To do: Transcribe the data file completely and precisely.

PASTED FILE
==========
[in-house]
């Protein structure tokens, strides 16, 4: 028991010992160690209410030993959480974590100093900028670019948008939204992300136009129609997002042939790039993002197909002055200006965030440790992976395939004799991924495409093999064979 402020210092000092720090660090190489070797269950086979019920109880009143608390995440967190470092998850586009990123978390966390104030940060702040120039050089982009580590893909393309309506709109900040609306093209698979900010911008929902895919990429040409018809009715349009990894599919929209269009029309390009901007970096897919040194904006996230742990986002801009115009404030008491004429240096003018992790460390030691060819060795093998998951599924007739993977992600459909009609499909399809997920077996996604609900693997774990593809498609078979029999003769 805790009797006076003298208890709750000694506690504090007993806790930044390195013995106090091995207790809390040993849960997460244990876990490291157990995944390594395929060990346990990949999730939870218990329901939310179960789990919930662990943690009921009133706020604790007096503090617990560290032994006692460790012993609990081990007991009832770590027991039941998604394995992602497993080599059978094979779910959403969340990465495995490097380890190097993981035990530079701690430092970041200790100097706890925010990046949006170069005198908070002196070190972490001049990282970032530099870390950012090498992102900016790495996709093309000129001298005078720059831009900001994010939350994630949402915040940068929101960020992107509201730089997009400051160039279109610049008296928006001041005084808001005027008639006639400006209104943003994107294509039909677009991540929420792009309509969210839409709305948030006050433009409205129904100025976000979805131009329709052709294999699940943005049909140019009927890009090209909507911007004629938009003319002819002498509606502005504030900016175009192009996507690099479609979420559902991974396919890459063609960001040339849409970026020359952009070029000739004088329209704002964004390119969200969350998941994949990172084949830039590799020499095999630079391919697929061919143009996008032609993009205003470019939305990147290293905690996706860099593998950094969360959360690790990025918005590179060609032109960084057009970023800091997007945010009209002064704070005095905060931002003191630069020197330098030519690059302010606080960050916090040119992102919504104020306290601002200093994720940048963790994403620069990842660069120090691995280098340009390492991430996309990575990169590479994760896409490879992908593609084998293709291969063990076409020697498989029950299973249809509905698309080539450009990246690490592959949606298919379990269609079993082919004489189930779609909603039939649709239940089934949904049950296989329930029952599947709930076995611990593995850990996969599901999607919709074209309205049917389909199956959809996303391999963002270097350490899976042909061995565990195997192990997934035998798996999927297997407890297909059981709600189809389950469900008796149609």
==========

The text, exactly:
[in-house]
């Protein structure tokens, strides 16, 4: 028991010992160690209410030993959480974590100093900028670019948008939204992300136009129609997002042939790039993002197909002055200006965030440790992976395939004799991924495409093999064979 402020210092000092720090660090190489070797269950086979019920109880009143608390995440967190470092998850586009990123978390966390104030940060702040120039050089982009580590893909393309309506709109900040609306093209698979900010911008929902895919990429040409018809009715349009990894599919929209269009029309390009901007970096897919040194904006996230742990986002801009115009404030008491004429240096003018992790460390030691060819060795093998998951599924007739993977992600459909009609499909399809997920077996996604609900693997774990593809498609078979029999003769 805790009797006076003298208890709750000694506690504090007993806790930044390195013995106090091995207790809390040993849960997460244990876990490291157990995944390594395929060990346990990949999730939870218990329901939310179960789990919930662990943690009921009133706020604790007096503090617990560290032994006692460790012993609990081990007991009832770590027991039941998604394995992602497993080599059978094979779910959403969340990465495995490097380890190097993981035990530079701690430092970041200790100097706890925010990046949006170069005198908070002196070190972490001049990282970032530099870390950012090498992102900016790495996709093309000129001298005078720059831009900001994010939350994630949402915040940068929101960020992107509201730089997009400051160039279109610049008296928006001041005084808001005027008639006639400006209104943003994107294509039909677009991540929420792009309509969210839409709305948030006050433009409205129904100025976000979805131009329709052709294999699940943005049909140019009927890009090209909507911007004629938009003319002819002498509606502005504030900016175009192009996507690099479609979420559902991974396919890459063609960001040339849409970026020359952009070029000739004088329209704002964004390119969200969350998941994949990172084949830039590799020499095999630079391919697929061919143009996008032609993009205003470019939305990147290293905690996706860099593998950094969360959360690790990025918005590179060609032109960084057009970023800091997007945010009209002064704070005095905060931002003191630069020197330098030519690059302010606080960050916090040119992102919504104020306290601002200093994720940048963790994403620069990842660069120090691995280098340009390492991430996309990575990169590479994760896409490879992908593609084998293709291969063990076409020697498989029950299973249809509905698309080539450009990246690490592959949606298919379990269609079993082919004489189930779609909603039939649709239940089934949904049950296989329930029952599947709930076995611990593995850990996969599901999607919709074209309205049917389909199956959809996303391999963002270097350490899976042909061995565990195997192990997934035998798996999927297997407890297909059981709600189809389950469900008796149609």